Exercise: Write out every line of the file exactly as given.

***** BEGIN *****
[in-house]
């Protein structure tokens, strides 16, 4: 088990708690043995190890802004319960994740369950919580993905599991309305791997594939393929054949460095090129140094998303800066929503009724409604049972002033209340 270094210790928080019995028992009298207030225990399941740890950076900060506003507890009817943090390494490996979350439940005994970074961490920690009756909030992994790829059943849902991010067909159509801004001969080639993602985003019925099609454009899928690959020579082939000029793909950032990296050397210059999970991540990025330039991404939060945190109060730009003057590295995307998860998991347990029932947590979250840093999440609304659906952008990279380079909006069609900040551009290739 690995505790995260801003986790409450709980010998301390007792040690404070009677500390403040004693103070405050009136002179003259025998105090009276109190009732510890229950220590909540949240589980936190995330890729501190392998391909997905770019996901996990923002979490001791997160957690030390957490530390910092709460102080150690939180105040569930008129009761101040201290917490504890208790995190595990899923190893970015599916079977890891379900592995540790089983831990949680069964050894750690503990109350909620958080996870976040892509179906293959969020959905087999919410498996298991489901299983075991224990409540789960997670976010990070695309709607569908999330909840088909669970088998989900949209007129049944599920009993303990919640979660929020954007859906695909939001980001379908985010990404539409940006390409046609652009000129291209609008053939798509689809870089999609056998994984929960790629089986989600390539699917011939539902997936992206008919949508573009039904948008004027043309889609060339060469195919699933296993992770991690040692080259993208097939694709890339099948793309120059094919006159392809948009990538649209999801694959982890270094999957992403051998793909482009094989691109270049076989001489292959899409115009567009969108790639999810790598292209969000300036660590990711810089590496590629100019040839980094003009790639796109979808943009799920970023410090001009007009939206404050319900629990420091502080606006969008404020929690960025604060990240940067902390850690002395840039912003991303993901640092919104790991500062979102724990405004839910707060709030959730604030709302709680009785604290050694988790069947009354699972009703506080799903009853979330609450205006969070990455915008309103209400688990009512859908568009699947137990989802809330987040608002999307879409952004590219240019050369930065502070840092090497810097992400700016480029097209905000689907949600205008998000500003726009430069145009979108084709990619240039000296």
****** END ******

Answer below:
[in-house]
């Protein structure tokens, strides 16, 4: 088990708690043995190890802004319960994740369950919580993905599991309305791997594939393929054949460095090129140094998303800066929503009724409604049972002033209340 270094210790928080019995028992009298207030225990399941740890950076900060506003507890009817943090390494490996979350439940005994970074961490920690009756909030992994790829059943849902991010067909159509801004001969080639993602985003019925099609454009899928690959020579082939000029793909950032990296050397210059999970991540990025330039991404939060945190109060730009003057590295995307998860998991347990029932947590979250840093999440609304659906952008990279380079909006069609900040551009290739 690995505790995260801003986790409450709980010998301390007792040690404070009677500390403040004693103070405050009136002179003259025998105090009276109190009732510890229950220590909540949240589980936190995330890729501190392998391909997905770019996901996990923002979490001791997160957690030390957490530390910092709460102080150690939180105040569930008129009761101040201290917490504890208790995190595990899923190893970015599916079977890891379900592995540790089983831990949680069964050894750690503990109350909620958080996870976040892509179906293959969020959905087999919410498996298991489901299983075991224990409540789960997670976010990070695309709607569908999330909840088909669970088998989900949209007129049944599920009993303990919640979660929020954007859906695909939001980001379908985010990404539409940006390409046609652009000129291209609008053939798509689809870089999609056998994984929960790629089986989600390539699917011939539902997936992206008919949508573009039904948008004027043309889609060339060469195919699933296993992770991690040692080259993208097939694709890339099948793309120059094919006159392809948009990538649209999801694959982890270094999957992403051998793909482009094989691109270049076989001489292959899409115009567009969108790639999810790598292209969000300036660590990711810089590496590629100019040839980094003009790639796109979808943009799920970023410090001009007009939206404050319900629990420091502080606006969008404020929690960025604060990240940067902390850690002395840039912003991303993901640092919104790991500062979102724990405004839910707060709030959730604030709302709680009785604290050694988790069947009354699972009703506080799903009853979330609450205006969070990455915008309103209400688990009512859908568009699947137990989802809330987040608002999307879409952004590219240019050369930065502070840092090497810097992400700016480029097209905000689907949600205008998000500003726009430069145009979108084709990619240039000296």